How to Say “No” to Your Kids
We love our kids and want to make them happy, but, as good parents, we must occasionally say “no” to our kids and risk making them temporarily unhappy. How to say “no” to your kids is the tricky part. Here are some tips to make “no” more kid-friendly.
1. If your kids are old enough that you can reason with them, you can explain the rationale behind your “no”. For example, “No, you can’t go zip lining with Kylee. I know Kylee’s family is very adventurous, and that’s ok for their family. In our family, we are a little more conservative about things. I know zip lining can be fun for adventurous people, but it is a risky thing to do. You could get seriously hurt. I want to protect you from that. When you get older and can make decisions on your own, you can go zip lining then if you want, but I really don’t want you zip lining before then. Ok?”
2. Offer alternatives to your kids. For example, “While I’m uncomfortable with you zip lining, I wonder if we can reach a compromise. Kylee’s family is going backpacking in two weeks. Kylee’s mom called me and asked me if it was ok for you to go with them. I am comfortable with that. Would you be comfortable settling for backpacking rather than zip lining?”
3. If your kids are generally level-headed, you may prompt your kids to say “no” to themselves. To do this, you should ask your kids questions about what they want and why they want it. For example, “Zip lining makes me worried for your safety. Tell me what you know about zip lining. (wait for response) What makes you want to go zip lining? (wait for response) I’ve heard that zip lining is risky, so what are the risks involved? (wait for response) Is this something that you feel strongly enough about that you’re willing to take these risks? (wait for response) What drives your interest in this activity? Is there some other activity that you would like as much as zip lining but that would be less risky?” Hopefully, after this exchange, your kids will say “no” to zip lining on their own. (Note: if they persist in wanting to go zip lining, then you must choose whether to say “no” on their behalf.)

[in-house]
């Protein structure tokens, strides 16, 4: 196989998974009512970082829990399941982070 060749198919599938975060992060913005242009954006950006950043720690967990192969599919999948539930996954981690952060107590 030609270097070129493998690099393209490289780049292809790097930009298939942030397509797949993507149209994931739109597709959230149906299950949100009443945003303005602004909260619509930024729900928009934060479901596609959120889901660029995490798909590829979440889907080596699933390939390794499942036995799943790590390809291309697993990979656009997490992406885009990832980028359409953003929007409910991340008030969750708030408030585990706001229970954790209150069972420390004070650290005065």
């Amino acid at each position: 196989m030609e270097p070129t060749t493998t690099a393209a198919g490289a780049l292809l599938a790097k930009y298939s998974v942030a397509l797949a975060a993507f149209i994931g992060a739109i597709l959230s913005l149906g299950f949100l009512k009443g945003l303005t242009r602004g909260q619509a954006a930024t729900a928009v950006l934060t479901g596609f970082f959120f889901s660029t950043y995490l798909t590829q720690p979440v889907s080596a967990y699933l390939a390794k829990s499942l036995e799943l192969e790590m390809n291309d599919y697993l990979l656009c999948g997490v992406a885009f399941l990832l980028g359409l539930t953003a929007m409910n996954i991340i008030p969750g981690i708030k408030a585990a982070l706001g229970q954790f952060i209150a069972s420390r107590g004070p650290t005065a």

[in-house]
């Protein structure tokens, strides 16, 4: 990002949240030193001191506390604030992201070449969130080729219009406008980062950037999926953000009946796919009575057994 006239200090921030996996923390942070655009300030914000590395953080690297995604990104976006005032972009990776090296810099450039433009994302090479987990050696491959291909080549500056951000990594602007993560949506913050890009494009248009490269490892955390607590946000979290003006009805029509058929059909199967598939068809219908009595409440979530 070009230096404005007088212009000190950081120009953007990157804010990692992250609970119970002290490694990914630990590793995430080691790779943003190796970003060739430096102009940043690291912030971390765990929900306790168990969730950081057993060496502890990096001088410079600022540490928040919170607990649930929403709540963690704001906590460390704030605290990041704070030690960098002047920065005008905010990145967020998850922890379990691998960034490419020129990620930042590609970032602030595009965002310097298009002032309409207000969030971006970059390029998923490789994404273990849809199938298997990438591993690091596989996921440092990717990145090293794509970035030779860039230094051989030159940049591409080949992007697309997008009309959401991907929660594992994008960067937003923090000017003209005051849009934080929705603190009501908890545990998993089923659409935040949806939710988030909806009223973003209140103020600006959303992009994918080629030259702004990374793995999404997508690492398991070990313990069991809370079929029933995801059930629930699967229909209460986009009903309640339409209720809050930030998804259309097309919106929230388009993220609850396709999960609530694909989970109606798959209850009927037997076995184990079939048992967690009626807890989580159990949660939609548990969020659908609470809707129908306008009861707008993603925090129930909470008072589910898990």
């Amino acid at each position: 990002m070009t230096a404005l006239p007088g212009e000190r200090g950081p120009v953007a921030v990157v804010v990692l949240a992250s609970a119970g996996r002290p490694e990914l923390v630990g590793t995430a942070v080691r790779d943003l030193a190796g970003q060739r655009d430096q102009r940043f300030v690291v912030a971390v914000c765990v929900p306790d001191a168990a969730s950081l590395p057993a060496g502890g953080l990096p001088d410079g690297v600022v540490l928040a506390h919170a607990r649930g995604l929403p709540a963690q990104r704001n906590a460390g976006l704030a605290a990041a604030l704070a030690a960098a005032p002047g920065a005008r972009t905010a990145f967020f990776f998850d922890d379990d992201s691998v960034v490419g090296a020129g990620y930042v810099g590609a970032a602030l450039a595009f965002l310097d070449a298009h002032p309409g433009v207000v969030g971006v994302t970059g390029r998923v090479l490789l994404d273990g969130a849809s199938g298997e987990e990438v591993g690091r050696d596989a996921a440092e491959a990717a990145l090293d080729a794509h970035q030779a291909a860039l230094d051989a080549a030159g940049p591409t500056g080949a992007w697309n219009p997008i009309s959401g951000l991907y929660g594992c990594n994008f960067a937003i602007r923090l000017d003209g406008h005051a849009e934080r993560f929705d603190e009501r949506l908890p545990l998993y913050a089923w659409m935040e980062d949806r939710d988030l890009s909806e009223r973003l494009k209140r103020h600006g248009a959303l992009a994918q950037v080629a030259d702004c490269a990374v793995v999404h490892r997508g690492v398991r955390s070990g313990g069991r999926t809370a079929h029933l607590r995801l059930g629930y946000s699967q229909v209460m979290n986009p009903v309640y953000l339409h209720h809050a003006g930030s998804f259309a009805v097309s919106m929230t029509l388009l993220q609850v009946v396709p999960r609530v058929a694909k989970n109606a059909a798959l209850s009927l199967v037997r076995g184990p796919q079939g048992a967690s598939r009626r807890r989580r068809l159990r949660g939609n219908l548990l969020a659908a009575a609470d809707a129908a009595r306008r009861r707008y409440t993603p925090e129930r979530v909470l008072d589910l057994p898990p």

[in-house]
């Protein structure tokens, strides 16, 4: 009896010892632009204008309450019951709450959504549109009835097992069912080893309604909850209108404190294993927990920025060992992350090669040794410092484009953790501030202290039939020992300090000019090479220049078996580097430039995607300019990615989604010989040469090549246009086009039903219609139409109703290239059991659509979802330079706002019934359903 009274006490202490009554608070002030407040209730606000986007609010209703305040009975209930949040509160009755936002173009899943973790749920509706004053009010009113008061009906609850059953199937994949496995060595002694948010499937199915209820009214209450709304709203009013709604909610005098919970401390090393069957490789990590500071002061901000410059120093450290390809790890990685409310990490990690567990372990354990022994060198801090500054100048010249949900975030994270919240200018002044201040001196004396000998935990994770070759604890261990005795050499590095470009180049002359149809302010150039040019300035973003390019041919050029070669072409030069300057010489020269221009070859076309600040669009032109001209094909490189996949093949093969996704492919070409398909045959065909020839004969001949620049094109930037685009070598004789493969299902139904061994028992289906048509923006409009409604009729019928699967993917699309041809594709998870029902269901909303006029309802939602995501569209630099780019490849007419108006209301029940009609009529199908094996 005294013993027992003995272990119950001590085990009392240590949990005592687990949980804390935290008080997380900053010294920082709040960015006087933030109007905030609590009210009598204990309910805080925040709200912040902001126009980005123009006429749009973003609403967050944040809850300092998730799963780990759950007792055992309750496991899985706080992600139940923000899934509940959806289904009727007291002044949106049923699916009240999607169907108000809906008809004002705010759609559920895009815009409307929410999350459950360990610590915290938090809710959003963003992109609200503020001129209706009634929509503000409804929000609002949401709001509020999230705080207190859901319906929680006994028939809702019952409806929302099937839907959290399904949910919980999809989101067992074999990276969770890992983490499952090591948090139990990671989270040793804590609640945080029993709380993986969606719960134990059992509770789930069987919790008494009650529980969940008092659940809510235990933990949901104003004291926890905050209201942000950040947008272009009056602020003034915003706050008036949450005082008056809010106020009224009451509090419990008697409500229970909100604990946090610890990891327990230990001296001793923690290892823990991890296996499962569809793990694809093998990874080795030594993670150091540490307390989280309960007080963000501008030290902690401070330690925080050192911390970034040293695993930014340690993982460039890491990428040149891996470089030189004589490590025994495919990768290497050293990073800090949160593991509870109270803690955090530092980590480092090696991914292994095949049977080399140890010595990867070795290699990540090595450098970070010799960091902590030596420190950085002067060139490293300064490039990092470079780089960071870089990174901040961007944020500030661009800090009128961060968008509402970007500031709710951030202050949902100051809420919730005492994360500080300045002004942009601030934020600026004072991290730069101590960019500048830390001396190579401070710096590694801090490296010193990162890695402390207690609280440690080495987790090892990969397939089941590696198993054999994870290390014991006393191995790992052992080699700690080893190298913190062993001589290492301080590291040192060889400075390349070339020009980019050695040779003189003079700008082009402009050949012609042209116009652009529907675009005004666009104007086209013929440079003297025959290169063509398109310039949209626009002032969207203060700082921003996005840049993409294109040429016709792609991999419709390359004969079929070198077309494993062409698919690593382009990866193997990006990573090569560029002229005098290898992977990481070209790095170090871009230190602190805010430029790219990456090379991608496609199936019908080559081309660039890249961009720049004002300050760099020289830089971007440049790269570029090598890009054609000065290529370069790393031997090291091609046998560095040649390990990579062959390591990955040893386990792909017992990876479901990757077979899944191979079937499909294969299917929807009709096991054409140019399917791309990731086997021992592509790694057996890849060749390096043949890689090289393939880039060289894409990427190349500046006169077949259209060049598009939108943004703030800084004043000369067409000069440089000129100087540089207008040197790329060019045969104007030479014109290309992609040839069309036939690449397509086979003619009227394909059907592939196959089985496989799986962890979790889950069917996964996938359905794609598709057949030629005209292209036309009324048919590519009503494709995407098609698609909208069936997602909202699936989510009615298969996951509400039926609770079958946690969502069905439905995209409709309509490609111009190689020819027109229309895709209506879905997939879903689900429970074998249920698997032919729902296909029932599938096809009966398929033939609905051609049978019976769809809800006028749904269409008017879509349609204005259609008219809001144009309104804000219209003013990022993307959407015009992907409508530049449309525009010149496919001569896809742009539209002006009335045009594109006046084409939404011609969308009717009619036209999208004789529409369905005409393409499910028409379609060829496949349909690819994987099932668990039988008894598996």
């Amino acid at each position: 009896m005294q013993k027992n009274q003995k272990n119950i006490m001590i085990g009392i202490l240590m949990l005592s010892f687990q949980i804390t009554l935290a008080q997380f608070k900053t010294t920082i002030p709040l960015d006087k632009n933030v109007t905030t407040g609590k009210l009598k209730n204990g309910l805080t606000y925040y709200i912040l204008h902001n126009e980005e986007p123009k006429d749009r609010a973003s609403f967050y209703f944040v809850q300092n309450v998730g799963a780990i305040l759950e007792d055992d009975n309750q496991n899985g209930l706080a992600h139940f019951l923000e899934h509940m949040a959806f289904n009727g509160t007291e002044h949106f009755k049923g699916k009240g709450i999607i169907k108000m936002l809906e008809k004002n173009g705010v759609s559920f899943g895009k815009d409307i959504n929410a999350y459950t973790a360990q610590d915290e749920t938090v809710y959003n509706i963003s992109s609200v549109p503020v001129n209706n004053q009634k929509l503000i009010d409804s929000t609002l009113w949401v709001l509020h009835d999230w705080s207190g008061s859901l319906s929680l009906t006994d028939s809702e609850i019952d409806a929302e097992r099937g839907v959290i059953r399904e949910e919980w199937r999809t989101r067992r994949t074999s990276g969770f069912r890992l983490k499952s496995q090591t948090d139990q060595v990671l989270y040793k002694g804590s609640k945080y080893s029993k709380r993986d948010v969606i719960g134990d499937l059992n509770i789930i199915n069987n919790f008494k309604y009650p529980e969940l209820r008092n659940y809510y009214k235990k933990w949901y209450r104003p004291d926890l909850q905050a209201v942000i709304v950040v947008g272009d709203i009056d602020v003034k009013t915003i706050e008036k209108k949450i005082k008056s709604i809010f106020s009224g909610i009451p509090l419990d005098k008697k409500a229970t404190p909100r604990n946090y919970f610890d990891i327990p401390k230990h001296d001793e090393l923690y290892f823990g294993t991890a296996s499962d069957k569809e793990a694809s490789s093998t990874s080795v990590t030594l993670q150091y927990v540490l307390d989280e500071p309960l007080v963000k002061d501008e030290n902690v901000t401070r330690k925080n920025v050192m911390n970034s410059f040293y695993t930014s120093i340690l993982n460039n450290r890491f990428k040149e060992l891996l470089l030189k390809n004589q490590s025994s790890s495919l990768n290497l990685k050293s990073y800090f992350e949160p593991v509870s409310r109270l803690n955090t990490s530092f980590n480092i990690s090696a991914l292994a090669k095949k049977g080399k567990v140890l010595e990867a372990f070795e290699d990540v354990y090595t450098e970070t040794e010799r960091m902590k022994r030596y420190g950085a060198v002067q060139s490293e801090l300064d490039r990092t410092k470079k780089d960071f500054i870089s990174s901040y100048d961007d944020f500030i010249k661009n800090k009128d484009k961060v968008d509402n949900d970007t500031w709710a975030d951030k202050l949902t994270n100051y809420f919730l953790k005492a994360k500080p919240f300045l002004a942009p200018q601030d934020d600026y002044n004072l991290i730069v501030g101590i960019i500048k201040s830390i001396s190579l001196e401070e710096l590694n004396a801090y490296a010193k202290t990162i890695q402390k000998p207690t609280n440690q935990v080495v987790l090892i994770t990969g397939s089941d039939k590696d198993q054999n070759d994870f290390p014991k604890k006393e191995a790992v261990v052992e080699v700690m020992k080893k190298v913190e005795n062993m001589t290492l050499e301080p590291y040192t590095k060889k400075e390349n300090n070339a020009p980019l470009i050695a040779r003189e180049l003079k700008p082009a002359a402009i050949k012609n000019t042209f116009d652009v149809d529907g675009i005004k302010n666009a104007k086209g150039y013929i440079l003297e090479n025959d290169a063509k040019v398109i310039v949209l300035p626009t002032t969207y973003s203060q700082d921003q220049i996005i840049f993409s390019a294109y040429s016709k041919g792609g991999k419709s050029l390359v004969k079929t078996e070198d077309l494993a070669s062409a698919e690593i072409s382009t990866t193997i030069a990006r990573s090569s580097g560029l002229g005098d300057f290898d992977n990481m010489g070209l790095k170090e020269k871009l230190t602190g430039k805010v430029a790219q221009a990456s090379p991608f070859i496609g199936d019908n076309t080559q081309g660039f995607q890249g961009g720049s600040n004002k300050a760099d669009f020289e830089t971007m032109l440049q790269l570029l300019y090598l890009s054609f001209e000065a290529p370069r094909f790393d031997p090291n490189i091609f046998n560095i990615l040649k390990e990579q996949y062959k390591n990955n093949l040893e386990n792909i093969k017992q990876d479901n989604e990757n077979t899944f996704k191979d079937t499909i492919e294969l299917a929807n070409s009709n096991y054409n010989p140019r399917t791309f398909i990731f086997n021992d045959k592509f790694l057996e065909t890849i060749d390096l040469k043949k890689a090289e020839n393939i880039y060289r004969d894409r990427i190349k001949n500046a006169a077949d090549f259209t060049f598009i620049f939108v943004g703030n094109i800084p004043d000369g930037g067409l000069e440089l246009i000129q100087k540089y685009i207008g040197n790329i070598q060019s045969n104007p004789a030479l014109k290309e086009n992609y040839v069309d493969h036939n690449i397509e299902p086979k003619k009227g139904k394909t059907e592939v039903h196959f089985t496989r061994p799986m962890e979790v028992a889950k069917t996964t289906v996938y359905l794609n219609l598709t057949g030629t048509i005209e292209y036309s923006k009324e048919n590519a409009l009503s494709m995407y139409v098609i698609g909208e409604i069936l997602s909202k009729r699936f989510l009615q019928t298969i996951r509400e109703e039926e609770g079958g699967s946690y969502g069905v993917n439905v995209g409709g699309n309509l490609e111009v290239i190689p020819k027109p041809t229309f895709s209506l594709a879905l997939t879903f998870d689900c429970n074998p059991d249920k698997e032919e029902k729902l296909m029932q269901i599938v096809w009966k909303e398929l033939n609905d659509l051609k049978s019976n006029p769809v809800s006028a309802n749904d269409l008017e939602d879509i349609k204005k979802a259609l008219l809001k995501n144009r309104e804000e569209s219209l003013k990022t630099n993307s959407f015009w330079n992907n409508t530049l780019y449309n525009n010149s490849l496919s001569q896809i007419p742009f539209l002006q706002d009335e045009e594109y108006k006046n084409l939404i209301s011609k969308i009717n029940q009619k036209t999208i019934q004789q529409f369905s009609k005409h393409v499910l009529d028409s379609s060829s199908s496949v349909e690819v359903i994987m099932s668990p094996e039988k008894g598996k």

4. If your kids are operating from an emotional perspective, reasoning with them will be futile. It therefore becomes your job to say “no” and stand pat. You can explain your reasoning in the moment or when your kids have settled down from the “no”-related temper tantrum, but prepare yourself for your rationale not being accepted. It’s ok for your kids to refuse to accept your rationale from time to time because they are their own unique individuals, but they do need to accept your decision and abide by it. Further, if you explain your rationale, your kids will, in time, come to understand that your “no” was not borne of malice but of love and wisdom instead. Therefore, explaining your flow of logic to your kids may not pay off in the near term (i.e., helping your kids accept your “no”), but it should pay off at least in the long term (i.e., helping your kids understand your motivations).
5. If your kids are in an emergency situation, you need to say “NO” and expect immediate compliance. For example, if you see your toddler reach for the hot burner on the stove, you should quickly say, “NO!” Once your toddler is out of harm’s way (i.e., not holding his/her hand over a hot burner), you can explain why you said “no”.
By following these tips, you can make telling your kids “no” more kid-friendly.